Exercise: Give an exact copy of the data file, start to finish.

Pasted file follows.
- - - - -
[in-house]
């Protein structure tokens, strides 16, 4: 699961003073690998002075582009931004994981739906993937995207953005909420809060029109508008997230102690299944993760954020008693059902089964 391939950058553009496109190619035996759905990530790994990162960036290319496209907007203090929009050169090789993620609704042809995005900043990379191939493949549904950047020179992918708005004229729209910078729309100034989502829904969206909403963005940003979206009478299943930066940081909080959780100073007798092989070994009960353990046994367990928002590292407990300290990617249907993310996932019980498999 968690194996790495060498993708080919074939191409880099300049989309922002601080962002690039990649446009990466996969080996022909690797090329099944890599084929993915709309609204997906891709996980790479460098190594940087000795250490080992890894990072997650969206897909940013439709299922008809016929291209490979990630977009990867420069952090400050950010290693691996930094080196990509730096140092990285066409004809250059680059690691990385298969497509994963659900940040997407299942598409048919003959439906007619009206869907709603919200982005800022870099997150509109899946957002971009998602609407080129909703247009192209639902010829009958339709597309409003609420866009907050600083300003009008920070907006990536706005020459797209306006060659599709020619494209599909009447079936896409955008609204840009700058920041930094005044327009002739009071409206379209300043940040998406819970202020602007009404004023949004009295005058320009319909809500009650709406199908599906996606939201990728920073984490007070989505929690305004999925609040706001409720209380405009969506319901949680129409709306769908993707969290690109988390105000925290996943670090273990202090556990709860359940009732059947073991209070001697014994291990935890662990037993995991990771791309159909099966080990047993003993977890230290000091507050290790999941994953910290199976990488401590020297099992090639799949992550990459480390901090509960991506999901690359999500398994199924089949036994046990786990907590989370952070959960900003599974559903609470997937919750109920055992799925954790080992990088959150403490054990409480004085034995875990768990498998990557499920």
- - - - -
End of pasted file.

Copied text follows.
[in-house]
């Protein structure tokens, strides 16, 4: 699961003073690998002075582009931004994981739906993937995207953005909420809060029109508008997230102690299944993760954020008693059902089964 391939950058553009496109190619035996759905990530790994990162960036290319496209907007203090929009050169090789993620609704042809995005900043990379191939493949549904950047020179992918708005004229729209910078729309100034989502829904969206909403963005940003979206009478299943930066940081909080959780100073007798092989070994009960353990046994367990928002590292407990300290990617249907993310996932019980498999 968690194996790495060498993708080919074939191409880099300049989309922002601080962002690039990649446009990466996969080996022909690797090329099944890599084929993915709309609204997906891709996980790479460098190594940087000795250490080992890894990072997650969206897909940013439709299922008809016929291209490979990630977009990867420069952090400050950010290693691996930094080196990509730096140092990285066409004809250059680059690691990385298969497509994963659900940040997407299942598409048919003959439906007619009206869907709603919200982005800022870099997150509109899946957002971009998602609407080129909703247009192209639902010829009958339709597309409003609420866009907050600083300003009008920070907006990536706005020459797209306006060659599709020619494209599909009447079936896409955008609204840009700058920041930094005044327009002739009071409206379209300043940040998406819970202020602007009404004023949004009295005058320009319909809500009650709406199908599906996606939201990728920073984490007070989505929690305004999925609040706001409720209380405009969506319901949680129409709306769908993707969290690109988390105000925290996943670090273990202090556990709860359940009732059947073991209070001697014994291990935890662990037993995991990771791309159909099966080990047993003993977890230290000091507050290790999941994953910290199976990488401590020297099992090639799949992550990459480390901090509960991506999901690359999500398994199924089949036994046990786990907590989370952070959960900003599974559903609470997937919750109920055992799925954790080992990088959150403490054990409480004085034995875990768990498998990557499920």